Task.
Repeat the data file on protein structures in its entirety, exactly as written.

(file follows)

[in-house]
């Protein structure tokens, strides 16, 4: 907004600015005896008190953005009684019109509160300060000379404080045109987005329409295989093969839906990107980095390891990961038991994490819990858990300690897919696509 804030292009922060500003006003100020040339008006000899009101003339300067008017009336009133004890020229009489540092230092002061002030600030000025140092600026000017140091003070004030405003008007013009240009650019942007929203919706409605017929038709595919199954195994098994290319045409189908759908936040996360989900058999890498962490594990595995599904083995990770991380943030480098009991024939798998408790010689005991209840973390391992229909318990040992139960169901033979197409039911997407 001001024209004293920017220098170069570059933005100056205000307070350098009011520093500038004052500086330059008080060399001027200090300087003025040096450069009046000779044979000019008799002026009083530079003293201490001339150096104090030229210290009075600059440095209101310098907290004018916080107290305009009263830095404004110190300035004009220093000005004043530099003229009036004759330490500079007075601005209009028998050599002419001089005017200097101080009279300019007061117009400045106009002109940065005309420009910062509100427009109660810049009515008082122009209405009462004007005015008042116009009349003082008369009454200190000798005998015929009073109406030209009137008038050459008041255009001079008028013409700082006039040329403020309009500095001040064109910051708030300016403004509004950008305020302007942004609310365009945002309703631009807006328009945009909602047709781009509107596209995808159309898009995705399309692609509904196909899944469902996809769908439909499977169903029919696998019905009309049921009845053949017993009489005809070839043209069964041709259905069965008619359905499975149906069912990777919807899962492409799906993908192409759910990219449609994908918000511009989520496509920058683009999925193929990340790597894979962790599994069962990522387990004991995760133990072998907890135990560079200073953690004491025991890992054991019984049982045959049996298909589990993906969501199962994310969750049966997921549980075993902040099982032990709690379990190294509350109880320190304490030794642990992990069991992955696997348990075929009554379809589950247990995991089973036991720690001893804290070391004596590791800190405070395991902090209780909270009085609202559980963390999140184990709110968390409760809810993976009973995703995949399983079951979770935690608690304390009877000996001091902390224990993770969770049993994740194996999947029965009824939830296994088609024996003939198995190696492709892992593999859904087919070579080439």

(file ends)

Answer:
[in-house]
């Protein structure tokens, strides 16, 4: 907004600015005896008190953005009684019109509160300060000379404080045109987005329409295989093969839906990107980095390891990961038991994490819990858990300690897919696509 804030292009922060500003006003100020040339008006000899009101003339300067008017009336009133004890020229009489540092230092002061002030600030000025140092600026000017140091003070004030405003008007013009240009650019942007929203919706409605017929038709595919199954195994098994290319045409189908759908936040996360989900058999890498962490594990595995599904083995990770991380943030480098009991024939798998408790010689005991209840973390391992229909318990040992139960169901033979197409039911997407 001001024209004293920017220098170069570059933005100056205000307070350098009011520093500038004052500086330059008080060399001027200090300087003025040096450069009046000779044979000019008799002026009083530079003293201490001339150096104090030229210290009075600059440095209101310098907290004018916080107290305009009263830095404004110190300035004009220093000005004043530099003229009036004759330490500079007075601005209009028998050599002419001089005017200097101080009279300019007061117009400045106009002109940065005309420009910062509100427009109660810049009515008082122009209405009462004007005015008042116009009349003082008369009454200190000798005998015929009073109406030209009137008038050459008041255009001079008028013409700082006039040329403020309009500095001040064109910051708030300016403004509004950008305020302007942004609310365009945002309703631009807006328009945009909602047709781009509107596209995808159309898009995705399309692609509904196909899944469902996809769908439909499977169903029919696998019905009309049921009845053949017993009489005809070839043209069964041709259905069965008619359905499975149906069912990777919807899962492409799906993908192409759910990219449609994908918000511009989520496509920058683009999925193929990340790597894979962790599994069962990522387990004991995760133990072998907890135990560079200073953690004491025991890992054991019984049982045959049996298909589990993906969501199962994310969750049966997921549980075993902040099982032990709690379990190294509350109880320190304490030794642990992990069991992955696997348990075929009554379809589950247990995991089973036991720690001893804290070391004596590791800190405070395991902090209780909270009085609202559980963390999140184990709110968390409760809810993976009973995703995949399983079951979770935690608690304390009877000996001091902390224990993770969770049993994740194996999947029965009824939830296994088609024996003939198995190696492709892992593999859904087919070579080439």